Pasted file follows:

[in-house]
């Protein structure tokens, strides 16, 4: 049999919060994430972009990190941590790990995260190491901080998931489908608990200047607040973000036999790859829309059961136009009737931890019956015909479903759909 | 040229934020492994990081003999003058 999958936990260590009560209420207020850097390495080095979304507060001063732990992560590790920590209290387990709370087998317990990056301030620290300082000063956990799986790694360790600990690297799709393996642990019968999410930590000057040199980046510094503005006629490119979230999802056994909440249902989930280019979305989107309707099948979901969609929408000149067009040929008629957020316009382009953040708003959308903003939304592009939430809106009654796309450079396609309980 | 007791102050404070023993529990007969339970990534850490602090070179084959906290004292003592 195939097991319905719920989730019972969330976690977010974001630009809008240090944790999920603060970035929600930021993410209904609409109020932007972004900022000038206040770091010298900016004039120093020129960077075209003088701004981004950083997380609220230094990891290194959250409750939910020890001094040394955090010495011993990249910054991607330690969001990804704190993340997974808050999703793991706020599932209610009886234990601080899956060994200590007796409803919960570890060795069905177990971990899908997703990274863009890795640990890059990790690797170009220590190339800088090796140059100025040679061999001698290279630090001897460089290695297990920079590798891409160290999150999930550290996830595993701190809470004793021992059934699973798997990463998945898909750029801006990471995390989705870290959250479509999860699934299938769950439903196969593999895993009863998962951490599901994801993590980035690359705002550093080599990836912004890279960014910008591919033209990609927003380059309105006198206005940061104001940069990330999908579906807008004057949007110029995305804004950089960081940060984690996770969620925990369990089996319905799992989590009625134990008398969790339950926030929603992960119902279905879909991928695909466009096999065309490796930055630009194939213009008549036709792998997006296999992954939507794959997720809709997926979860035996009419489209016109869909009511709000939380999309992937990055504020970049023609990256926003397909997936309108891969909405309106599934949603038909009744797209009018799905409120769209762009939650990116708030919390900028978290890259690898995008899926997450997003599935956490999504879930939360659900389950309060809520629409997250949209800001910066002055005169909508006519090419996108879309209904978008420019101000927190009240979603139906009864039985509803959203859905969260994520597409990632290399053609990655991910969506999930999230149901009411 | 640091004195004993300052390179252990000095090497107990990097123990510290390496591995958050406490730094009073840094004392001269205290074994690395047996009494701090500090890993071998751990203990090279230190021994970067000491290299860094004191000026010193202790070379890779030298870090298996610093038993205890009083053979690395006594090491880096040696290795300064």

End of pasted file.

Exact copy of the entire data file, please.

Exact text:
[in-house]
């Protein structure tokens, strides 16, 4: 049999919060994430972009990190941590790990995260190491901080998931489908608990200047607040973000036999790859829309059961136009009737931890019956015909479903759909 | 040229934020492994990081003999003058 999958936990260590009560209420207020850097390495080095979304507060001063732990992560590790920590209290387990709370087998317990990056301030620290300082000063956990799986790694360790600990690297799709393996642990019968999410930590000057040199980046510094503005006629490119979230999802056994909440249902989930280019979305989107309707099948979901969609929408000149067009040929008629957020316009382009953040708003959308903003939304592009939430809106009654796309450079396609309980 | 007791102050404070023993529990007969339970990534850490602090070179084959906290004292003592 195939097991319905719920989730019972969330976690977010974001630009809008240090944790999920603060970035929600930021993410209904609409109020932007972004900022000038206040770091010298900016004039120093020129960077075209003088701004981004950083997380609220230094990891290194959250409750939910020890001094040394955090010495011993990249910054991607330690969001990804704190993340997974808050999703793991706020599932209610009886234990601080899956060994200590007796409803919960570890060795069905177990971990899908997703990274863009890795640990890059990790690797170009220590190339800088090796140059100025040679061999001698290279630090001897460089290695297990920079590798891409160290999150999930550290996830595993701190809470004793021992059934699973798997990463998945898909750029801006990471995390989705870290959250479509999860699934299938769950439903196969593999895993009863998962951490599901994801993590980035690359705002550093080599990836912004890279960014910008591919033209990609927003380059309105006198206005940061104001940069990330999908579906807008004057949007110029995305804004950089960081940060984690996770969620925990369990089996319905799992989590009625134990008398969790339950926030929603992960119902279905879909991928695909466009096999065309490796930055630009194939213009008549036709792998997006296999992954939507794959997720809709997926979860035996009419489209016109869909009511709000939380999309992937990055504020970049023609990256926003397909997936309108891969909405309106599934949603038909009744797209009018799905409120769209762009939650990116708030919390900028978290890259690898995008899926997450997003599935956490999504879930939360659900389950309060809520629409997250949209800001910066002055005169909508006519090419996108879309209904978008420019101000927190009240979603139906009864039985509803959203859905969260994520597409990632290399053609990655991910969506999930999230149901009411 | 640091004195004993300052390179252990000095090497107990990097123990510290390496591995958050406490730094009073840094004392001269205290074994690395047996009494701090500090890993071998751990203990090279230190021994970067000491290299860094004191000026010193202790070379890779030298870090298996610093038993205890009083053979690395006594090491880096040696290795300064």